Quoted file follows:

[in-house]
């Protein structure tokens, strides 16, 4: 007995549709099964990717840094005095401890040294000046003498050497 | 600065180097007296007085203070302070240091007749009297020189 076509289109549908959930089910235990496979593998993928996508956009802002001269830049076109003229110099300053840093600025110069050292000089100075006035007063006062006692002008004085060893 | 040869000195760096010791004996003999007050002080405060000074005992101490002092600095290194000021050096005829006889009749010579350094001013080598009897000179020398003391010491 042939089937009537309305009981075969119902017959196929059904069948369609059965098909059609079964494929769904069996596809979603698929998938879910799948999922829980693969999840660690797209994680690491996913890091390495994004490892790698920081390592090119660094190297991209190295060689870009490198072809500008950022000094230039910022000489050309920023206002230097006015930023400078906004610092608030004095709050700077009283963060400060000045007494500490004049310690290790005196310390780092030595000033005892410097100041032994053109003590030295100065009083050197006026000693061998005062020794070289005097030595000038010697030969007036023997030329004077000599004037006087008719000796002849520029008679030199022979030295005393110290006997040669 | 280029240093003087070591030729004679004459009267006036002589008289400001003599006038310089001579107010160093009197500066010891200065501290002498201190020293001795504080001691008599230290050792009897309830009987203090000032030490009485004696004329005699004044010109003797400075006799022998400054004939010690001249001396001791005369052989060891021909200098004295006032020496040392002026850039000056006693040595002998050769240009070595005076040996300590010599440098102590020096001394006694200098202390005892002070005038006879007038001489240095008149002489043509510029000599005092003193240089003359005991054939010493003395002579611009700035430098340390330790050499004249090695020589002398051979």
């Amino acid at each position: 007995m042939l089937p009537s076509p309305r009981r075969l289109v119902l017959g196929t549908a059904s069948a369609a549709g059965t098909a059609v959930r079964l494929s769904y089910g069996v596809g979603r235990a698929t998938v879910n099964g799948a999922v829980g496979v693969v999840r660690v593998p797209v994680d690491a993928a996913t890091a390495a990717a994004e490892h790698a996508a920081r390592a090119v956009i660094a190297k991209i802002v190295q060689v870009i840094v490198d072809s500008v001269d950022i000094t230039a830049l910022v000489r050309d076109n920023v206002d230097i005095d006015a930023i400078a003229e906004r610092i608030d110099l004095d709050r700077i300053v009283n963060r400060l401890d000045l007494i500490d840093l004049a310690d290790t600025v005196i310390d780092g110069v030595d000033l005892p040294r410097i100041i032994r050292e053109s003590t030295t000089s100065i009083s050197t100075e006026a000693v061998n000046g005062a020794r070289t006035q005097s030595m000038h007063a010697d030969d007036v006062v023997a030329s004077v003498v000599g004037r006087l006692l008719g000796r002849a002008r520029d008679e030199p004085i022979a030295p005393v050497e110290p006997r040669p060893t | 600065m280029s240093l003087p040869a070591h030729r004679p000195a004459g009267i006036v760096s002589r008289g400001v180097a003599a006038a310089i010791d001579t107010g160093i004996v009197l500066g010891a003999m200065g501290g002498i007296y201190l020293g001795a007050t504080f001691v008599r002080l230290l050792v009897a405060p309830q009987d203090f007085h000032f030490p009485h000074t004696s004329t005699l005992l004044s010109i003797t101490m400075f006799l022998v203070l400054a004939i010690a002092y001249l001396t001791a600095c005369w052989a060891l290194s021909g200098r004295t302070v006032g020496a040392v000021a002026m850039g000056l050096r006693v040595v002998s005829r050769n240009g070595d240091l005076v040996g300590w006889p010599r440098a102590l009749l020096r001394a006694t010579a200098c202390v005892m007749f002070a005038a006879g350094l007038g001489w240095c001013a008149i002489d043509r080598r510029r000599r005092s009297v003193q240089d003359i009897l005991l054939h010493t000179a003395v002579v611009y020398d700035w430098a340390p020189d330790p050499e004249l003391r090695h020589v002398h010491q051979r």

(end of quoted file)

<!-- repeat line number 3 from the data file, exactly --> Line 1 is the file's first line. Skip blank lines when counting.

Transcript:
């Amino acid at each position: 007995m042939l089937p009537s076509p309305r009981r075969l289109v119902l017959g196929t549908a059904s069948a369609a549709g059965t098909a059609v959930r079964l494929s769904y089910g069996v596809g979603r235990a698929t998938v879910n099964g799948a999922v829980g496979v693969v999840r660690v593998p797209v994680d690491a993928a996913t890091a390495a990717a994004e490892h790698a996508a920081r390592a090119v956009i660094a190297k991209i802002v190295q060689v870009i840094v490198d072809s500008v001269d950022i000094t230039a830049l910022v000489r050309d076109n920023v206002d230097i005095d006015a930023i400078a003229e906004r610092i608030d110099l004095d709050r700077i300053v009283n963060r400060l401890d000045l007494i500490d840093l004049a310690d290790t600025v005196i310390d780092g110069v030595d000033l005892p040294r410097i100041i032994r050292e053109s003590t030295t000089s100065i009083s050197t100075e006026a000693v061998n000046g005062a020794r070289t006035q005097s030595m000038h007063a010697d030969d007036v006062v023997a030329s004077v003498v000599g004037r006087l006692l008719g000796r002849a002008r520029d008679e030199p004085i022979a030295p005393v050497e110290p006997r040669p060893t | 600065m280029s240093l003087p040869a070591h030729r004679p000195a004459g009267i006036v760096s002589r008289g400001v180097a003599a006038a310089i010791d001579t107010g160093i004996v009197l500066g010891a003999m200065g501290g002498i007296y201190l020293g001795a007050t504080f001691v008599r002080l230290l050792v009897a405060p309830q009987d203090f007085h000032f030490p009485h000074t004696s004329t005699l005992l004044s010109i003797t101490m400075f006799l022998v203070l400054a004939i010690a002092y001249l001396t001791a600095c005369w052989a060891l290194s021909g200098r004295t302070v006032g020496a040392v000021a002026m850039g000056l050096r006693v040595v002998s005829r050769n240009g070595d240091l005076v040996g300590w006889p010599r440098a102590l009749l020096r001394a006694t010579a200098c202390v005892m007749f002070a005038a006879g350094l007038g001489w240095c001013a008149i002489d043509r080598r510029r000599r005092s009297v003193q240089d003359i009897l005991l054939h010493t000179a003395v002579v611009y020398d700035w430098a340390p020189d330790p050499e004249l003391r090695h020589v002398h010491q051979r």